Kenneth Cohen

Obligation to Testify

In Verse one of Chapter five of Vayikra, there are instructions regarding giving testimony. There is a command to testify about what one hears. The Torah uses the words, ושמעה קול אלה, translated according to Rashi, as referring to one who heard of admission of guilt by one of the parties.

If one refuses to state in court, what he heard, he has committed an offense. The Rabbis go even further in saying that if one could have made a difference, but remains silent, and because of not having his testimony, the guilty party gets away with his crime, it’s as if he committed that very crime.

We see how the Torah addresses every aspect of human life. One may feel that it’s better for him not “to get involved,” but the Torah seems to be saying the opposite.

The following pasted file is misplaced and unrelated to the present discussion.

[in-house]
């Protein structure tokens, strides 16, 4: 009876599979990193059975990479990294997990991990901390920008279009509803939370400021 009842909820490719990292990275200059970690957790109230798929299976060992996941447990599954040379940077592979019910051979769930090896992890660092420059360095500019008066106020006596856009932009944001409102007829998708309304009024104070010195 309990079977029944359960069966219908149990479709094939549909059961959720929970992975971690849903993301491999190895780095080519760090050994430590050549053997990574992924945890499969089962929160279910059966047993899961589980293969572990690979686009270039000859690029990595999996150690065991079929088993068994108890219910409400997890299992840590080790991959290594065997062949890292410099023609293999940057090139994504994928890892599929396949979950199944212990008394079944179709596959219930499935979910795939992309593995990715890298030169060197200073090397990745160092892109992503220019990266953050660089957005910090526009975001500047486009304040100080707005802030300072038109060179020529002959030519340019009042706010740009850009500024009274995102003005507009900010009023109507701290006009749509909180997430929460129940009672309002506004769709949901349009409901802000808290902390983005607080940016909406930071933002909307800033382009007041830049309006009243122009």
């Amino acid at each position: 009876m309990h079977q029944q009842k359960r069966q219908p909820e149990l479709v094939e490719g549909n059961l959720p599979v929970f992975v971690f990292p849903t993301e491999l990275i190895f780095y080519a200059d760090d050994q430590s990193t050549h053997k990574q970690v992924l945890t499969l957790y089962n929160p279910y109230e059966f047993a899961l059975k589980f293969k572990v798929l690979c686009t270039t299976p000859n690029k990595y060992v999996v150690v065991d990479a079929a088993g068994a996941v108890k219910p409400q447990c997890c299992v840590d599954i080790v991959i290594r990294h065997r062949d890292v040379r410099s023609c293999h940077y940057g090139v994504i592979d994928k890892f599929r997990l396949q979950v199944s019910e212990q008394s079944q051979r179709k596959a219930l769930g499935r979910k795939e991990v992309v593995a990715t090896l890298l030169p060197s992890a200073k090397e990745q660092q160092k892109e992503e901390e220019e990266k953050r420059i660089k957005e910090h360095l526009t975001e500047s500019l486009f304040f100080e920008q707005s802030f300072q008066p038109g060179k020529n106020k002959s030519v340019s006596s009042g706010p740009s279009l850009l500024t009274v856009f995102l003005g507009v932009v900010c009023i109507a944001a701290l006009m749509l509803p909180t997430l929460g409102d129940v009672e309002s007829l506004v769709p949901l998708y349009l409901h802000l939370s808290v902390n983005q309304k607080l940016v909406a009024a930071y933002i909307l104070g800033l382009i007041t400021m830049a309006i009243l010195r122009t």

This is a law like any of the other 613. It is listed in the Sefer Hachinuch as Mitzva number 122. It is a positive commandment to give testimony.

The details of this Mitzva are somewhat complex. There is a difference if we are dealing with money matters or capital cases. Nevertheless, the message is clear. Jews must get involved and not give in to apathy. There are various causes that we are presented with. Some involve the giving of charity, while others ask that we donate our time. On certain occasions, the correct thing to do, might be to drop everything and protest.

It is clear that one day, when we reach 120, we will be confronted with the following question. Did we do all that we could, when our input could have made a difference? Hopefully, the answer will be a resounding, “Yes!”

About the Author
Rabbi Cohen has been a Torah instructor at Machon Meir, Jerusalem, for over twenty years while also teaching a Talmud class in the Shtieblach of Old Katamon. Before coming to Israel, he was the founding rabbi of Young Israel of Century City, Los Angeles. He recently published a series of Hebrew language-learning apps, which are available at